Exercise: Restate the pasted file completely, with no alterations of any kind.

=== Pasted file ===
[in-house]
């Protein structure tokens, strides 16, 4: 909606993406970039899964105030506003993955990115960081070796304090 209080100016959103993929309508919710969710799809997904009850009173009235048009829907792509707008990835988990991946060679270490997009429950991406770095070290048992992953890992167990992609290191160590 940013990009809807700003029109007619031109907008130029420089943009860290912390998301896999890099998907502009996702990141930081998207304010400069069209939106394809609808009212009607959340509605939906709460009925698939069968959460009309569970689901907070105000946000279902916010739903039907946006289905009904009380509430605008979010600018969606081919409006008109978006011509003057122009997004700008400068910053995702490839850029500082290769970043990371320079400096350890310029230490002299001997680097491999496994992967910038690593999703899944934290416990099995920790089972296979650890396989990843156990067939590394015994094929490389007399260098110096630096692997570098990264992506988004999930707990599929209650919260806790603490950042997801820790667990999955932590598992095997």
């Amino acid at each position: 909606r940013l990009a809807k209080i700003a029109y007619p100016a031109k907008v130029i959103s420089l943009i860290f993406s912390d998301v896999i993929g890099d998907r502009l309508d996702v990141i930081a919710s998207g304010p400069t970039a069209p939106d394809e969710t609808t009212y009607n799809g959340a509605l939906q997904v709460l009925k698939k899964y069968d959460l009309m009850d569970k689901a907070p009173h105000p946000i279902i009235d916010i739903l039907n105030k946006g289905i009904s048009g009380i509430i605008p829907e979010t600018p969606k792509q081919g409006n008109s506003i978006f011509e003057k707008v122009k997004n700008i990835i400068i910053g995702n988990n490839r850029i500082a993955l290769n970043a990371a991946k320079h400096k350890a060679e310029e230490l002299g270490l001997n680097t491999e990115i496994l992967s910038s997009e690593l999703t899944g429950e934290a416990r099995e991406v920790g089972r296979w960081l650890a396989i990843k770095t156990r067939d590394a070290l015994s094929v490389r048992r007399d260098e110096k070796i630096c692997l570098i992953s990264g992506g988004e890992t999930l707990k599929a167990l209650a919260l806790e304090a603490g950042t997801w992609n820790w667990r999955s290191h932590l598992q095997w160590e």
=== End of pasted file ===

[in-house]
């Protein structure tokens, strides 16, 4: 909606993406970039899964105030506003993955990115960081070796304090 209080100016959103993929309508919710969710799809997904009850009173009235048009829907792509707008990835988990991946060679270490997009429950991406770095070290048992992953890992167990992609290191160590 940013990009809807700003029109007619031109907008130029420089943009860290912390998301896999890099998907502009996702990141930081998207304010400069069209939106394809609808009212009607959340509605939906709460009925698939069968959460009309569970689901907070105000946000279902916010739903039907946006289905009904009380509430605008979010600018969606081919409006008109978006011509003057122009997004700008400068910053995702490839850029500082290769970043990371320079400096350890310029230490002299001997680097491999496994992967910038690593999703899944934290416990099995920790089972296979650890396989990843156990067939590394015994094929490389007399260098110096630096692997570098990264992506988004999930707990599929209650919260806790603490950042997801820790667990999955932590598992095997």
């Amino acid at each position: 909606r940013l990009a809807k209080i700003a029109y007619p100016a031109k907008v130029i959103s420089l943009i860290f993406s912390d998301v896999i993929g890099d998907r502009l309508d996702v990141i930081a919710s998207g304010p400069t970039a069209p939106d394809e969710t609808t009212y009607n799809g959340a509605l939906q997904v709460l009925k698939k899964y069968d959460l009309m009850d569970k689901a907070p009173h105000p946000i279902i009235d916010i739903l039907n105030k946006g289905i009904s048009g009380i509430i605008p829907e979010t600018p969606k792509q081919g409006n008109s506003i978006f011509e003057k707008v122009k997004n700008i990835i400068i910053g995702n988990n490839r850029i500082a993955l290769n970043a990371a991946k320079h400096k350890a060679e310029e230490l002299g270490l001997n680097t491999e990115i496994l992967s910038s997009e690593l999703t899944g429950e934290a416990r099995e991406v920790g089972r296979w960081l650890a396989i990843k770095t156990r067939d590394a070290l015994s094929v490389r048992r007399d260098e110096k070796i630096c692997l570098i992953s990264g992506g988004e890992t999930l707990k599929a167990l209650a919260l806790e304090a603490g950042t997801w992609n820790w667990r999955s290191h932590l598992q095997w160590e």